From a young boy reading a book about
space to having an asteroid named after him, veteran astronaut Tom Jones
followed his dream all the way to view our planet from above.
Jones’ grandmother gave him a book, Space Flight: The Coming Exploration of the Universe,
when he was 5 years old.
“That book was my ticket to space. When
I got the book, there were no photos because nobody had gone there yet. That’s
what started me reading,” he told students at St. Luke School in McLean Nov. 15.
“It set off a chain of events that she could not have imagined to where I ended
He ended up on four missions to space
and a total of 53 days orbiting the planet.
Jones spoke to fifth- through
eighth-graders about his journey and faith. He told them about careers in space
exploration. Asking their ages, he mused if one of them could possibly visit
Mars in 25 years.
The students asked questions, ranging from
what food he missed — cheeseburgers — and if there is friction in space — there
is. He told the students he orbited Earth 800 times while in space.
His Catholic faith, he said, helped him follow
his dream even when it seemed impossible. He was turned down by NASA twice.
“I didn’t get there until I was about 35,
so you had to have faith that it was going to happen someday and even if it
didn’t, have faith in the gifts that God gave you,” he said. “You get the most
out of those gifts, and ask God for a little help along the way.”
Jones was able to receive Communion in
space. “It’s still very emotional for me to talk about how special that was to
have God along with us,” he said.
“To have His physical presence in the
Blessed Sacrament on the ship was really something amazing.”
Jones said that although he didn’t know
the exact path he would take, faith helped him know he wasn’t alone.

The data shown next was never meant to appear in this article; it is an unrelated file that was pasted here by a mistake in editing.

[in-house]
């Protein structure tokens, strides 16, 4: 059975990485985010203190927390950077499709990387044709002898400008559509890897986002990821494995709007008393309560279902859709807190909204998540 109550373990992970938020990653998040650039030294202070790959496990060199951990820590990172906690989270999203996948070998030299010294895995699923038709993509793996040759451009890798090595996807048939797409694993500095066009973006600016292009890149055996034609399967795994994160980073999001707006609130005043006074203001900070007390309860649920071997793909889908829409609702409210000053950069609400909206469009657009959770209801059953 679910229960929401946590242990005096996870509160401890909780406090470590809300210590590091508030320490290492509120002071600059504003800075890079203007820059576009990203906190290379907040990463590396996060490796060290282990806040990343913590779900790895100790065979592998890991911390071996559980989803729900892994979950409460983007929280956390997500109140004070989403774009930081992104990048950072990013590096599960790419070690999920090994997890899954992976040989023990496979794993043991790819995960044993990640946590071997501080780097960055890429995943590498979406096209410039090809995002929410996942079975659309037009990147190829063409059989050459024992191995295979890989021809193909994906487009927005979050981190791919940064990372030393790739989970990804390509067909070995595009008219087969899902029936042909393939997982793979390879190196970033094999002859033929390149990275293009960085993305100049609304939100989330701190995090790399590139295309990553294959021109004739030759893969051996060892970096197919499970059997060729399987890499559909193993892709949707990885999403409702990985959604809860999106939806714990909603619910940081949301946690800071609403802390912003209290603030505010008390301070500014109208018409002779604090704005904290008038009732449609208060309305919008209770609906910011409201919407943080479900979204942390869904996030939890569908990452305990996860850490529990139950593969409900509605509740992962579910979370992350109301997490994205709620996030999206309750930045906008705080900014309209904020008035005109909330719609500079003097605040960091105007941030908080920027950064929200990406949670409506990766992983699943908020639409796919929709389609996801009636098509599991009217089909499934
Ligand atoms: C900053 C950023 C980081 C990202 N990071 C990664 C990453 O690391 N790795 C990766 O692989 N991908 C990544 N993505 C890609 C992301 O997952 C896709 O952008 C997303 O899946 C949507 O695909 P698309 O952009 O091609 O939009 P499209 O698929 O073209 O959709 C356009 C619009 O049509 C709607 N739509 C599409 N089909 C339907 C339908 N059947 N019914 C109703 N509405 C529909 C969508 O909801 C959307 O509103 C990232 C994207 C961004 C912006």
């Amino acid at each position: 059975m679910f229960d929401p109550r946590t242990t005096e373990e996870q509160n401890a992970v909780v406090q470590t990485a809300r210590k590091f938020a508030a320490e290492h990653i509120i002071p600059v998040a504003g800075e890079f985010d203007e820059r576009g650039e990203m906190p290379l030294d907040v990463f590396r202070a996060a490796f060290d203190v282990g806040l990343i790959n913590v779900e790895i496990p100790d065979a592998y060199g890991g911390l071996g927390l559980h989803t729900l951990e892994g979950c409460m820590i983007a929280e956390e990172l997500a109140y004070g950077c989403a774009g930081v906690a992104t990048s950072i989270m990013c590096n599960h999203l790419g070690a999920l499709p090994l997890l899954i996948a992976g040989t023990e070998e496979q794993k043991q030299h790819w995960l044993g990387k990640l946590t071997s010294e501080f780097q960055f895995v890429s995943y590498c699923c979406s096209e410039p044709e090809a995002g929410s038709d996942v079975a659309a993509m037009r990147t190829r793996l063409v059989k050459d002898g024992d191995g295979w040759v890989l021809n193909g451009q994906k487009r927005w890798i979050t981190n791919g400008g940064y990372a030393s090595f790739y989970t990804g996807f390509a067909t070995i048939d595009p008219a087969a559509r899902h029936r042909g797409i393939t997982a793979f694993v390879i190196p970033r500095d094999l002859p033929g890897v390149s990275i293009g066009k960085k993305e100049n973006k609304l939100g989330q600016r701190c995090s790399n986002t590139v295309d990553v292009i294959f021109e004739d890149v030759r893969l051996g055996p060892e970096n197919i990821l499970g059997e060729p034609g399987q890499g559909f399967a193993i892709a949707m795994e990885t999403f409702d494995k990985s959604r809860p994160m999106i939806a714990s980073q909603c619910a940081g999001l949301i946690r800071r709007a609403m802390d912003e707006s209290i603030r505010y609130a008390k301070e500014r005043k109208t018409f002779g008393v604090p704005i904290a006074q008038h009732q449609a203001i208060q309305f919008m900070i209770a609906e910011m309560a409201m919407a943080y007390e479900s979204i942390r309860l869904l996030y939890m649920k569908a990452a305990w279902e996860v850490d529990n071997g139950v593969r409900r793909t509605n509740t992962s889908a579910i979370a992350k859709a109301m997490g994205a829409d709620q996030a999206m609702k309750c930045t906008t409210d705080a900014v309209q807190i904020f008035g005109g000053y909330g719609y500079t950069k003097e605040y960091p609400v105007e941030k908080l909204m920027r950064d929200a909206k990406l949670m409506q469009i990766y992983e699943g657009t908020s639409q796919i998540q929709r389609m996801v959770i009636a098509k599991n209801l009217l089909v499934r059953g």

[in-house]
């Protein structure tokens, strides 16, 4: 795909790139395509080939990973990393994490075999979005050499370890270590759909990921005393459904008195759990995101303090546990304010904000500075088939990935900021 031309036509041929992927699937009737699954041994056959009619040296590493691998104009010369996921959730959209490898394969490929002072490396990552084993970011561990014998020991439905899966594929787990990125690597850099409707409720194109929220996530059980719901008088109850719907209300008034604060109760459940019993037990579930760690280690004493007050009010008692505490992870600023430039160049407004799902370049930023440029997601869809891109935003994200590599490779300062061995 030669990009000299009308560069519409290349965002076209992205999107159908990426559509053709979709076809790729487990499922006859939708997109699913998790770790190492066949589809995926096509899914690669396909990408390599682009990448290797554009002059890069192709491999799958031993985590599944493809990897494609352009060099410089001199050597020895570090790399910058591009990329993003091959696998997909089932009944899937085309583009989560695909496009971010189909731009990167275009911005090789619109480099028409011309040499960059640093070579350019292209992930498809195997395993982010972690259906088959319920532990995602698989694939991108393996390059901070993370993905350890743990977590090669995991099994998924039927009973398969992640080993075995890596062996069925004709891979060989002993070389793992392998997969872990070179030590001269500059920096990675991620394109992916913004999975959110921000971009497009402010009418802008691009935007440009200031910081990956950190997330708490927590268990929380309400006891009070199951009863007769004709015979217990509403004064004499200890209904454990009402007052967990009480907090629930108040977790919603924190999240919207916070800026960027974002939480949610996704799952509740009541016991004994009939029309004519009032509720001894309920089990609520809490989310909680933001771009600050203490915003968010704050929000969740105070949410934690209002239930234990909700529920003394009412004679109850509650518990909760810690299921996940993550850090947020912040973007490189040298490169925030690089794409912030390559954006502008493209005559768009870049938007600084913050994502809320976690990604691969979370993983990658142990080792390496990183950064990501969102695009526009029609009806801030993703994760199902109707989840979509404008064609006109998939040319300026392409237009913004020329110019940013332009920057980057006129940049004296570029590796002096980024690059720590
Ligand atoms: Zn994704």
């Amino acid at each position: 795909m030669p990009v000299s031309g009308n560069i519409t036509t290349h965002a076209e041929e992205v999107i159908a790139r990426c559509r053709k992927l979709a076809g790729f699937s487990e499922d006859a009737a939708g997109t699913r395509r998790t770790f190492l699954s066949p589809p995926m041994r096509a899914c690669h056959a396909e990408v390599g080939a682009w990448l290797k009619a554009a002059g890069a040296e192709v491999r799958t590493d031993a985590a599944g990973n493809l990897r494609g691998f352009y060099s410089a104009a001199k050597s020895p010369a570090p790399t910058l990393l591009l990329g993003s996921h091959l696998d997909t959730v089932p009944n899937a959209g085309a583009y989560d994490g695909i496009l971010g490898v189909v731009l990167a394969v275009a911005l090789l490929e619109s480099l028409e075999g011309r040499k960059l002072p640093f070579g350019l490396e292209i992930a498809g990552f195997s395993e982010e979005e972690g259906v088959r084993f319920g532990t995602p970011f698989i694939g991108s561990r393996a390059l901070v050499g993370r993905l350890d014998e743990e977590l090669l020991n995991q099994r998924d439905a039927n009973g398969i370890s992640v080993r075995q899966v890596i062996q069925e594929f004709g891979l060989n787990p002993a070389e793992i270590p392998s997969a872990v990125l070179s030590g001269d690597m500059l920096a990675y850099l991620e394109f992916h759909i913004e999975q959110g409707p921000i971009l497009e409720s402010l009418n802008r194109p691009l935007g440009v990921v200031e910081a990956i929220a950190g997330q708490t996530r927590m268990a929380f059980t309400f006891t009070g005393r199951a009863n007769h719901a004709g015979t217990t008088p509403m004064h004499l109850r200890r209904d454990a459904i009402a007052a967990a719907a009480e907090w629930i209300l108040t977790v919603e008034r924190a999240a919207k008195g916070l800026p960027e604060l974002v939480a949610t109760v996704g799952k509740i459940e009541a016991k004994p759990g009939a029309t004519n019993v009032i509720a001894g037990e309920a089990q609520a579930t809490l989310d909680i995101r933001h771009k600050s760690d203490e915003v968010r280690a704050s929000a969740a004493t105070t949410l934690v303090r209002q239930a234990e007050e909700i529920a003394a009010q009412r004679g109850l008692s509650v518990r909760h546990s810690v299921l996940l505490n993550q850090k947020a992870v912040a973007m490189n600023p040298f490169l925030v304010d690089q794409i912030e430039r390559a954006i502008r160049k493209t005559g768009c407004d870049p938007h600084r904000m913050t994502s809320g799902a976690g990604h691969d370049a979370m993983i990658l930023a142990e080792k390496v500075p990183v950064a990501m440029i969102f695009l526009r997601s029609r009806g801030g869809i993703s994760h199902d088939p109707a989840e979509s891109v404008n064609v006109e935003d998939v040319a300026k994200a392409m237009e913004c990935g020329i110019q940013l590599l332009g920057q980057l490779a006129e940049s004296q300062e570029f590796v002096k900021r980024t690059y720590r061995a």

Kathy Fragola, whose son, Robert, is a
seventh-grader, introduced Jones at the presentation. She had seen Jones at a
book signing, found out he spoke at schools and asked Kam Mangis de Mark, the
school science teacher, if she would be interested in Jones speaking to the
Mangis de Mark teaches a space unit to
sixth-graders and shares articles on developments in space exploration with
“I really hope my students come away
inspired, even more interested and dedicated to science than they were the day
before,” she said. “I hope they come away believing that they can achieve any
dream they have, no matter how far-fetched.”
Jones is currently a senior research
scientist at the Florida Institute for Human and Machine Cognition in
Pensecola, Fla. He earned a bachelor’s of science from the U.S. Air Force
Academy in 1977 and a doctorate in planetary science from the University of
Arizona in 1988. He has received several NASA awards including the
Distinguished Service Medal, four Space Flight Medals, the Exceptional Service
award, the Outstanding Leadership Medal and the Exceptional Public Service
award. He’s also received awards from Phi Beta Kappa, the Air Force
Commendation Medal and is an Eagle Scout. The Main Belt asteroid 1082TomJones
is named in his honor.
Jones has written four books: Planetology (written with Ellen Stofan), Hell Hawks! The Untold Story of the American Fliers Who
Savaged Hitler’s Wehrmacht (with Robert F. Dorr), Sky Walking: An Astronaut’s Memoir and Ask the Astronaut: A Galaxy of Astonishing Answers to Your
Questions on Spaceflight. He writes for Air &
Space Smithsonian, Aerospace America, Popular Mechanic and American
Reflecting on the importance of prayer,
he said, “Wherever you go or whenever you’re undergoing a trial, all you have
to do is whisper, ‘God be with me’.”